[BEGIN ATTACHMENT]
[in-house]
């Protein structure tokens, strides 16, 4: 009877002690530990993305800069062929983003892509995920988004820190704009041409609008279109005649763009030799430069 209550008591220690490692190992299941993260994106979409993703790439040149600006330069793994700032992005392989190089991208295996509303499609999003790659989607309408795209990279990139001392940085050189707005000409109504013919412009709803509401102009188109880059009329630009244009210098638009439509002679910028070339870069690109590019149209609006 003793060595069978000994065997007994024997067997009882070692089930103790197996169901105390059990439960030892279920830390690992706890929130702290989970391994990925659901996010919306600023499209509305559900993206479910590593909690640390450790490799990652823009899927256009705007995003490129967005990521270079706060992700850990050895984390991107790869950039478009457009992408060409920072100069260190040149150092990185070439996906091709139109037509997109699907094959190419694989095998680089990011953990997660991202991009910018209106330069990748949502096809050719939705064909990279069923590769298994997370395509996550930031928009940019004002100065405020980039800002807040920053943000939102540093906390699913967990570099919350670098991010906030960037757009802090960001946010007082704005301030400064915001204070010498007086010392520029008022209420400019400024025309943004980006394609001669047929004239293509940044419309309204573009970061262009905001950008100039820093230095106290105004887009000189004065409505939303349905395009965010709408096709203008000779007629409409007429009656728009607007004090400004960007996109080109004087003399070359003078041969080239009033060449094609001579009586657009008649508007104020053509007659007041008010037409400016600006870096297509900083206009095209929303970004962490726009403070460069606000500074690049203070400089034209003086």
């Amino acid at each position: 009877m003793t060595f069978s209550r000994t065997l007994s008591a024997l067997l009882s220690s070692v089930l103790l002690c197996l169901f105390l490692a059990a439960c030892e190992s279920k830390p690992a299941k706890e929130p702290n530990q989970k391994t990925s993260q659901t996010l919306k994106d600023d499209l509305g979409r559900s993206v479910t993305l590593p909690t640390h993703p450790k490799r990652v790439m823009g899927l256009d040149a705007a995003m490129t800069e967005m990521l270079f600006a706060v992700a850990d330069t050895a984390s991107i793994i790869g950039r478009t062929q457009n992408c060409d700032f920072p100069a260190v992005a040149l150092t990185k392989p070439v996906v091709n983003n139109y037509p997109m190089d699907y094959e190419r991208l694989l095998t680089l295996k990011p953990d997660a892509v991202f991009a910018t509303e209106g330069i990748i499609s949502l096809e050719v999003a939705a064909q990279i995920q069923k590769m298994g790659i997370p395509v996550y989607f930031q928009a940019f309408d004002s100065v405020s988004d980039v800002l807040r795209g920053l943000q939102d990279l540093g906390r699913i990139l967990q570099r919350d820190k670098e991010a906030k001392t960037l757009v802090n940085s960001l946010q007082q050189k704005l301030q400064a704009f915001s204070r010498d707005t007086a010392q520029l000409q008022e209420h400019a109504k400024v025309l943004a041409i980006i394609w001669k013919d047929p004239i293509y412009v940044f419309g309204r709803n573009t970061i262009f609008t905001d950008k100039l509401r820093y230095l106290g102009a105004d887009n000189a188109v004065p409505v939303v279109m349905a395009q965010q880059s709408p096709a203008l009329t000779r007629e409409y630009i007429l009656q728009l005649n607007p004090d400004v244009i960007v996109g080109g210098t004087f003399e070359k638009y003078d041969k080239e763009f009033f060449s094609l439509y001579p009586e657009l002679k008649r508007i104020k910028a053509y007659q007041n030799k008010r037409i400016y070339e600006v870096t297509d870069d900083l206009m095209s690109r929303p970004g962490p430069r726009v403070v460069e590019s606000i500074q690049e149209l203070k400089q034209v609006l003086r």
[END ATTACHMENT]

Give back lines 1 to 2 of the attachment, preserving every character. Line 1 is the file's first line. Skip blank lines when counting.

[in-house]
């Protein structure tokens, strides 16, 4: 009877002690530990993305800069062929983003892509995920988004820190704009041409609008279109005649763009030799430069 209550008591220690490692190992299941993260994106979409993703790439040149600006330069793994700032992005392989190089991208295996509303499609999003790659989607309408795209990279990139001392940085050189707005000409109504013919412009709803509401102009188109880059009329630009244009210098638009439509002679910028070339870069690109590019149209609006 003793060595069978000994065997007994024997067997009882070692089930103790197996169901105390059990439960030892279920830390690992706890929130702290989970391994990925659901996010919306600023499209509305559900993206479910590593909690640390450790490799990652823009899927256009705007995003490129967005990521270079706060992700850990050895984390991107790869950039478009457009992408060409920072100069260190040149150092990185070439996906091709139109037509997109699907094959190419694989095998680089990011953990997660991202991009910018209106330069990748949502096809050719939705064909990279069923590769298994997370395509996550930031928009940019004002100065405020980039800002807040920053943000939102540093906390699913967990570099919350670098991010906030960037757009802090960001946010007082704005301030400064915001204070010498007086010392520029008022209420400019400024025309943004980006394609001669047929004239293509940044419309309204573009970061262009905001950008100039820093230095106290105004887009000189004065409505939303349905395009965010709408096709203008000779007629409409007429009656728009607007004090400004960007996109080109004087003399070359003078041969080239009033060449094609001579009586657009008649508007104020053509007659007041008010037409400016600006870096297509900083206009095209929303970004962490726009403070460069606000500074690049203070400089034209003086």